INTERVIEW: Shooting the "Beast"; Jonathan Glazer Tames the Gangster Genre
INTERVIEW: Shooting the "Beast"; Jonathan Glazer Tames the Gangster Genre
by Anthony Kaufman
(indieWIRE/ 06.12.01) — “If you just do film all the way through your life, you learn the craft without the art,” says Jonathan Glazer, director of the subversive UK thriller “Sexy Beast.” “I wanted to come at it from a different perspective.” And the 35-year-old visionary has done just that. Having studied fine arts and theater design, Glazer brings a radical approach to everything he tackles, from award-winning Guinness commercials to a collection of intoxicating music videos, including UNKLE‘s nightmarish “Rabbit in Your Headlights,” Radiohead‘s lyrical “Street Spirit,” and Jamiroquai‘s playful “Virtual Insanity.”
Now Glazer brings this same innovative perspective to his film debut, the ironically titled “Sexy Beast,” a British gangster film that resists the tired conventions of the genre. The movie pits portly ex-criminal Gal (Ray Winstone) against his former associate, a bald-headed throbbing menace named Don Logan (Ben Kingsley) who is out to recruit Gal for one last job. But don’t expect lock, stock and smoking barrels (well, maybe one); the film is more about guilt than gunfire. Speaking quickly between puffs of a cigarette from his London flat, Glazer spoke to indieWIRE about making the leap to a feature, Ben Kingsley’s head, and the anti-heist movie.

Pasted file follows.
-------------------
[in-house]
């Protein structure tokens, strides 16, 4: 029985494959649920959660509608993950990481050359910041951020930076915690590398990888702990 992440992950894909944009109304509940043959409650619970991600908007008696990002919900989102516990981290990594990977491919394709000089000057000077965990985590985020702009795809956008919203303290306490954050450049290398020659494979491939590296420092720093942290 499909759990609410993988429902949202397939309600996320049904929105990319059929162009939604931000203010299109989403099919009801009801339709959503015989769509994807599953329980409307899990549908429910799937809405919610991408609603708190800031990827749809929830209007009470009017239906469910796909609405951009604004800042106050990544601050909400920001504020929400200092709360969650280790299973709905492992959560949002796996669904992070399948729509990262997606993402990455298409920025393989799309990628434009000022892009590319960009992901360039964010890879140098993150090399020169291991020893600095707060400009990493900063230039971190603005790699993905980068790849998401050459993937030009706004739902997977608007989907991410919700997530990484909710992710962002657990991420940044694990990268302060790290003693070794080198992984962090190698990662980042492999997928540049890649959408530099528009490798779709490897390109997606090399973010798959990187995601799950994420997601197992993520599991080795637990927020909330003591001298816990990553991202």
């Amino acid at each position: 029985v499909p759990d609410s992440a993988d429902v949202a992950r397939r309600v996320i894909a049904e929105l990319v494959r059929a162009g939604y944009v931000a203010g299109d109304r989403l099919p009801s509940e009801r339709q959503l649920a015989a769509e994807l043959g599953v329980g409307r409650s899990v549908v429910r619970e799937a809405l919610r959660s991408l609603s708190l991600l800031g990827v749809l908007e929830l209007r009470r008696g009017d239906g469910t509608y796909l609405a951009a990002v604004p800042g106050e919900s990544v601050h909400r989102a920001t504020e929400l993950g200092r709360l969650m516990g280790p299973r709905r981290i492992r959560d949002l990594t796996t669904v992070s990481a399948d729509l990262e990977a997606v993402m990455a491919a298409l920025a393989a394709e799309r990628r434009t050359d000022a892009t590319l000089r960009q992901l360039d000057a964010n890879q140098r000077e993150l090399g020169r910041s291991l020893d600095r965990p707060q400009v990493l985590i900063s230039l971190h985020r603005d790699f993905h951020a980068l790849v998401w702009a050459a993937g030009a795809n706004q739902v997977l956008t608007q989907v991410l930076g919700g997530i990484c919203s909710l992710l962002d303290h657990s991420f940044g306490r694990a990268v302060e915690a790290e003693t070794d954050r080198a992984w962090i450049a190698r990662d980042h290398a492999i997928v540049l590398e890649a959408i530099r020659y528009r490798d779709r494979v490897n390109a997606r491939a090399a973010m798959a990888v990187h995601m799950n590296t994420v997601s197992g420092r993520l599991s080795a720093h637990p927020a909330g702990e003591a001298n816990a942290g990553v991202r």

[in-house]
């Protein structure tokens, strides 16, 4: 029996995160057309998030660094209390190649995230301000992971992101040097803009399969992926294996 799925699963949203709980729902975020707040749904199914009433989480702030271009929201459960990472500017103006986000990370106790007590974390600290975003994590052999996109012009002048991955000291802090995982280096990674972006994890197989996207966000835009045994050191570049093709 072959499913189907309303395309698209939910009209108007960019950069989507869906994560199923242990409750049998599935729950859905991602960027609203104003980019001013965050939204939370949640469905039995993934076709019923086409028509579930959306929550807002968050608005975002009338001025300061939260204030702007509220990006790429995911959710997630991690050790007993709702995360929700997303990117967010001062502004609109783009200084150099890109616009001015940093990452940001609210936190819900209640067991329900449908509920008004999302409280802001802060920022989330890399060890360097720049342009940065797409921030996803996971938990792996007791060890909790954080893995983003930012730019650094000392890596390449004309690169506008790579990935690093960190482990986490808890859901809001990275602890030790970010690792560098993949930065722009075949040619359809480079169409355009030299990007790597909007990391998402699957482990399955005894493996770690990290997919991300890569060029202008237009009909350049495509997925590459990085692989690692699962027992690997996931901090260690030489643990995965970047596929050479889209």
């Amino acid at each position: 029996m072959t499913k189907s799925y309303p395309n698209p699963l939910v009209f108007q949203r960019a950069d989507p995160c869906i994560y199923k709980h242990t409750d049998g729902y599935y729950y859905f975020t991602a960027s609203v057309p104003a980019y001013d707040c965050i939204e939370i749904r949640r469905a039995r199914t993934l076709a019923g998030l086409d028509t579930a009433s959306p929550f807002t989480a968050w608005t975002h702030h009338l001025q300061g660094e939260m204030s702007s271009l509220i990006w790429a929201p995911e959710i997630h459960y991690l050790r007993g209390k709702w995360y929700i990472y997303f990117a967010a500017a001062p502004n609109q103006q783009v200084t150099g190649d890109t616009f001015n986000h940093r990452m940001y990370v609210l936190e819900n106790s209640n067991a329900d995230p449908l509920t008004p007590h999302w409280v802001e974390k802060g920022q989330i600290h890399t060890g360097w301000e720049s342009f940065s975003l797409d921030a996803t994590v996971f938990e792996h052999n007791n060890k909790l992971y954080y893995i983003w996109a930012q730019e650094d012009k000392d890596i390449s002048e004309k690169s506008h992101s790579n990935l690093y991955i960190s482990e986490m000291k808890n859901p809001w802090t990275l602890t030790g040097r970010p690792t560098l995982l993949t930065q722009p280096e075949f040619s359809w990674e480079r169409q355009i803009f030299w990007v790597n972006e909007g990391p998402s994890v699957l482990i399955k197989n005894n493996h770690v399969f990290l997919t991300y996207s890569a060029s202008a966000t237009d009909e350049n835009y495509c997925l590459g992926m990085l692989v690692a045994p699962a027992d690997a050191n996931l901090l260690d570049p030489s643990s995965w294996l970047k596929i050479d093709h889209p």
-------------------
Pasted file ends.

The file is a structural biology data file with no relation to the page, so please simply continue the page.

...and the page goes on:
indieWIRE: So how much time do you spend going back and forth between these two careers of videos and now movies?
Jonathan Glazer: I wanted to get into films for a three or four years, but I wanted to get to a point of control where I was in a position where I could get the most out of the material I was making, rather than do a studio project just for the sake of it. Because I’m definitely developing this work myself, which is taking up most of my time right now. Feature films I definitely want to concentrate on, because it’s what I enjoy the most, but there’s a lot of interesting experimentation that you can have with commercials and music videos, so even someone like Ridley Scott would go back and do a commercial from time to time, so there is merit beyond the obvious financial benefit.
iW: What’s your reaction to being categorized as a commercial-turned-video director?
Glazer: I think it’s inevitable. If someone calls me that, I won’t take offense to it. I’ve tried to use the film and video mediums to my own advantage, and to my own learning. I’ve actually done them to push the limits each time. I think the actual leap from commercials and music videos to film — even though it’s a massive learning curve and the tasks are magnified a million times — is not that big; there is a connection.